This page provides information about budget speeches given by the Minister of Finance since 1867. Customize your table to suit your needs. Rearrange the columns by dragging them. Filter and sort the data using the table tools. Export the data or share your reports by creating permalinks that are always up to date.
Notes about new shoes on budget day
The origins behind the Canadian tradition of the Minister of Finance wearing new shoes to deliver the budget speech in the House of Commons remain unknown.
This custom is uniquely Canadian among Westminster parliaments. For example, in the British House of Commons, the Chancellor of the Exchequer brings in the speech in a red despatch box and the Chancellor is permitted to take any liquid refreshment while delivering the budget speech.
The earliest mention of Canada’s new shoes custom that we have been able to verify appears in newspaper articles related to the April 5, 1955, Budget Speech. According to these articles, Walter Harris chose to wear “almost new” shoes instead of brand new shoes. We were also able to verify from newspaper articles that Donald Fleming did indeed wear new shoes when he presented his budget speech on March 31, 1960. The type of shoes was not specified. In both instances, the newspaper reports referred to the new shoes as a budget “tradition” but they did not offer much detail to help solve the mystery surrounding its origins.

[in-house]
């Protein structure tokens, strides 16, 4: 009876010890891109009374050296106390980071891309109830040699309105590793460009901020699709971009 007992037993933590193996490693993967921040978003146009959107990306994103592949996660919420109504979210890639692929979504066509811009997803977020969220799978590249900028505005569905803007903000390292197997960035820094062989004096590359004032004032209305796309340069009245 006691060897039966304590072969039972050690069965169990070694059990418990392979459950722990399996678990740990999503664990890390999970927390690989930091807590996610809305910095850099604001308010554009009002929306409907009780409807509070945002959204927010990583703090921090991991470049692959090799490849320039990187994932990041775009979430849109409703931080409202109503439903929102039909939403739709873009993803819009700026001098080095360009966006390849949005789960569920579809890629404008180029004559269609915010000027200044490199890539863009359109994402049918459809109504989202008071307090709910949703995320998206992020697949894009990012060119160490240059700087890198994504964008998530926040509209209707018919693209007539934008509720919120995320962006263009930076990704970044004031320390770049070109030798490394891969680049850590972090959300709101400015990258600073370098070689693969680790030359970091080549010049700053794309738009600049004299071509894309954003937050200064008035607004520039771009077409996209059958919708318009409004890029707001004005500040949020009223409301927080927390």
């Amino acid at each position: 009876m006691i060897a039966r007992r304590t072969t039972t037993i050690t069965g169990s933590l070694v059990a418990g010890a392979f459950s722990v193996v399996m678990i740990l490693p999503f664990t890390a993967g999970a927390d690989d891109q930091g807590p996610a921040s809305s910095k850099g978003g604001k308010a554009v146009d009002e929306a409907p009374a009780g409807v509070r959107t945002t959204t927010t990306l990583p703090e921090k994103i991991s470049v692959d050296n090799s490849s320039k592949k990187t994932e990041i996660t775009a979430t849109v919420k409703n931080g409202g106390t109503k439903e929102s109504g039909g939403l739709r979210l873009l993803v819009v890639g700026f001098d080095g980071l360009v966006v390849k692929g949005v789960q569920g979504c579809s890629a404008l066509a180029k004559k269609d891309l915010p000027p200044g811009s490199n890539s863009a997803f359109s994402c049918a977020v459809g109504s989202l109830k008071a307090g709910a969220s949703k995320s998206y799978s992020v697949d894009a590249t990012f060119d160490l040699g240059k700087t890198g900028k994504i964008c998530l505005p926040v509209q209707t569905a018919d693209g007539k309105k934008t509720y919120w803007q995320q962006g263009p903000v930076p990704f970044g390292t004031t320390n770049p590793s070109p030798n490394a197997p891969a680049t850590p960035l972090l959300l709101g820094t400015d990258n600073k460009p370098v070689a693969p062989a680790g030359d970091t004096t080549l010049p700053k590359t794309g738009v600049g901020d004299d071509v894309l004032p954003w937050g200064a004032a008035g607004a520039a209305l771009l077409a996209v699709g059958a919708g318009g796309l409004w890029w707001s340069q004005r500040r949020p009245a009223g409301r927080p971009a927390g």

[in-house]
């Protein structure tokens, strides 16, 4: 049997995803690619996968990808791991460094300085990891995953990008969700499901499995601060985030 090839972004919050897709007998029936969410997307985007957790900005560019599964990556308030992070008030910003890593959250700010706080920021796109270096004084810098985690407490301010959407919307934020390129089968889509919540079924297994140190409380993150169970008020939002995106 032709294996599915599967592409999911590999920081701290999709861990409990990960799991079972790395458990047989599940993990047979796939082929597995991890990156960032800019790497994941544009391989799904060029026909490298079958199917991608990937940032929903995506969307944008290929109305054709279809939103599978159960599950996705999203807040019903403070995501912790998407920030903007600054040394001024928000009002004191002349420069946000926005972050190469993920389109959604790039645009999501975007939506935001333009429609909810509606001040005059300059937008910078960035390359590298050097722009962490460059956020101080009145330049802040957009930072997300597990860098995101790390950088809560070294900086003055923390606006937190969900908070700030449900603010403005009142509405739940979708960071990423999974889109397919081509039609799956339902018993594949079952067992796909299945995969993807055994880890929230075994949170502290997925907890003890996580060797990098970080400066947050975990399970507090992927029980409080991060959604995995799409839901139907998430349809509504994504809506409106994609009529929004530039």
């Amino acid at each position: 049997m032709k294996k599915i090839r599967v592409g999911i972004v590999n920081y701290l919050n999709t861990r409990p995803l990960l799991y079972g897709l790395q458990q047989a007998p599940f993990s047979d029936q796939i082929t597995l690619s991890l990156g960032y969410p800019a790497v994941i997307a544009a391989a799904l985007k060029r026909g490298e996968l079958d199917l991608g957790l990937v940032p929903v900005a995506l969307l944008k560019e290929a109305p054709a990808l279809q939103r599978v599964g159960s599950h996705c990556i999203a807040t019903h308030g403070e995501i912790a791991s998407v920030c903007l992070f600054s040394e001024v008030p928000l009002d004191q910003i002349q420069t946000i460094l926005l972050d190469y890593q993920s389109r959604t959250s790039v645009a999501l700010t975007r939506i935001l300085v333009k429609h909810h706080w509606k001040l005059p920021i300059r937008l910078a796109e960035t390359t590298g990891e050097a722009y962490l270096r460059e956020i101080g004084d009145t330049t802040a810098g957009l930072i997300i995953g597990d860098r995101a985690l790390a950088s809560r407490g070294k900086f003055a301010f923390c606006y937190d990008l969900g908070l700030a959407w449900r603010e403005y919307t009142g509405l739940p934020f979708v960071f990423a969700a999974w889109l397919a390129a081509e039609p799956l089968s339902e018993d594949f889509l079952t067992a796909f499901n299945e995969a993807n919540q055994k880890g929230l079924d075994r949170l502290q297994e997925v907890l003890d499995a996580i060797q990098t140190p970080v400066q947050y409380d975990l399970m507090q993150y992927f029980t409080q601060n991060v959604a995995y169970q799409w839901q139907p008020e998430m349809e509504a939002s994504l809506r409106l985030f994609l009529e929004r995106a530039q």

Despite not knowing how this tradition began, later finance ministers have run with it. More recently, their choice of budget footwear has made more than a fashion statement. The type of shoes has been interpreted as an indicator of the content of the budget. For example, in 1994, Paul Martin wore work boots, given to him by Prime Minister Jean Chrétien, to emphasize job creation. In 2007, instead of new shoes, Jim (James) Flaherty purchased a pair of skates for his son, to highlight his budget’s family-friendly measures. And in 2015, Joe Oliver donned New Balance brand sneakers while presenting a balanced budget.